Monday, January 11, 2016

Animals are family, too, by golly!

NOTE: This is a rant.  Don't say I didn't warn you. 

Anyone who knows me knows I’m a huge animal lover.  They are fur babies; four-legged family members with feelings, just like you and me.

I’ve recently become more actively involved in our local animal shelter - with both the dogs and the cats - and with that involvement has come several new friendships - in person and on Facebook.  These friends keep me up-to-date on the happenings of the critters who need full-time families and I do my small part to pass things along.  I may never know if one of my forwarded posts has gotten one of these critters a home, but I can hope it helps.

Also, I am seeing a lot more posts about animal abuse; including some really graphic, horrific things done by animal abusers to the animals in their “care.”  It’s impossible for me to unsee such atrocities. It's impossible for me to not say anything.

I’m getting off-track, I think.  Let me start small...

There’s a beautiful, humongous chocolate Labrador Retriever who “lives” up the street from me.  I’ve nicknamed him “Big Brown” because I don’t know his real name.  He seems to live full-time in the backyard, which is fenced.  A fenced yard is good because he isn’t chained up and he isn’t out carousing.  He has a dog house under the back porch which provides both shade and shelter from rain or other weather.  Though I cannot see it, I’m certain he has food and water.  Outwardly, he seems strong and basically healthy.  All these are signs that someone, potentially, cares for this dog.

For me, all I see is a dog who never gets to go inside.

Now, Hubby has said a couple of times, “Honey, you aren’t up there all the time.  You don’t know how it is at that house.  Maybe he does get to go inside occasionally.”  And really, Hubby is right.  I’m not there, and cannot know.

But all I see is a dog who never gets to go inside.

I’d wager that if I walked up the street tonight (in freezing temperatures thanks to it being practically mid-January) I’d see him outside, wearing his usual paths in the landscape of his small backyard world.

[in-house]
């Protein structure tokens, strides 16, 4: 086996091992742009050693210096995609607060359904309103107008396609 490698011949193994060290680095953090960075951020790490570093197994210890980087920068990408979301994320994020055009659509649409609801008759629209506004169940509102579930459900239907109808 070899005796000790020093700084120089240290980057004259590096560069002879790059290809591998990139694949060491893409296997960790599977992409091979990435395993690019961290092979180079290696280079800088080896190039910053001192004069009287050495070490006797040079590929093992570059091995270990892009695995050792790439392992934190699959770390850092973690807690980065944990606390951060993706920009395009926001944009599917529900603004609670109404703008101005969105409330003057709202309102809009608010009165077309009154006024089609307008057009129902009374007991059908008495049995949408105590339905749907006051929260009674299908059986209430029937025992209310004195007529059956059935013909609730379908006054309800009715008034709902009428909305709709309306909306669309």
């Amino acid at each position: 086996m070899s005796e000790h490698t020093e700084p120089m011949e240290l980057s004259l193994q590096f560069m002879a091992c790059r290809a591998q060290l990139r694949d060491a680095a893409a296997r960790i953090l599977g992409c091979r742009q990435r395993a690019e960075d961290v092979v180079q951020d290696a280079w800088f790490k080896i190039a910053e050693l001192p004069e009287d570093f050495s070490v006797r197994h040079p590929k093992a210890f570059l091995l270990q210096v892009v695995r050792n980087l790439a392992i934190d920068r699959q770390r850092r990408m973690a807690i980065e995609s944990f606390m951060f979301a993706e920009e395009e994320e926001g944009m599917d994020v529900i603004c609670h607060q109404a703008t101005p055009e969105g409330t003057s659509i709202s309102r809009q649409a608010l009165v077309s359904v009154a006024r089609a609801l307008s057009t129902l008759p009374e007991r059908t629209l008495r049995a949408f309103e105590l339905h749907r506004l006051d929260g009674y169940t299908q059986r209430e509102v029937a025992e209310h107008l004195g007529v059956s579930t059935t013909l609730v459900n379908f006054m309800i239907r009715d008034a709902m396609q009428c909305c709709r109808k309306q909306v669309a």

At first, this huge dog with a deep, scary, stay-the-heck-away-from-my-yard bark with fur standing on end down his spine seems intimidating.  Yes, one instinctively wants to stay the heck away from his yard and cross the street when passing by.  But not me.  Nope.

When I was more actively walking around my block in warmer weather, I finally - after about a week - decided to call his bluff.  I stopped at his fence as he barked furiously at me, looked directly into his dark brown eyes, and said, “Oh really?  You think you’re scary, huh?”  And he immediately shut up and started wagging from nose to tail.  I came closer to his fence, slowly, and held out the back of my hand so he could sniff it.  More wagging.  It immediately became clear that he was - literally - all bark and no bite.  We were instant friends.

Now, whenever I walk by and he comes barreling over to the fence to start his usual barking nonsense, he cuts off mid-“Arf” when he realizes it’s me.  Then he puts his big front paws on the top of the fence (easily, I might add), shoves his head over and demands love.  Pet me, pet me now, you must hug me, I love you I love youIloveyou!  We do this for a few minutes, nose-to-nose, at which time I need to move on, so he follows me to the end of his fenced-in world and I go on my way.  It’s become routine.  We have bonded.  Big Brown is my buddy.

But all I see is a dog who never gets to go inside.

I wish I could steal him and let him sleep in the warm, safe, indoors, on a padded bed.  And give him a bath ('cause he really needs one).  And buy him dog toys and watch him play and let him give me and my children sloppy doggie kisses.

I suppose the message here - loquacious though it may be - is: If you have to chain your dog outside permanently, you shouldn’t have one.  Period.  If your pooch is never allowed inside, you shouldn’t have one.  If your dog needs a heated water bowl because his only access to unfrozen water is outside in freezing temperatures, you probably shouldn’t have a dog.

Granted, I am highly opinionated, and I’m sure folks think they have very good reasons for keeping their dogs the way they do.  But dogs are family and, in this person’s humble opinion, they should be allowed to partake of the pleasures of being inside with their humans.

One more thing.  If you treat your dogs the same way you treat your family - you shouldn’t have a family, either.  But maybe that’s just me. 


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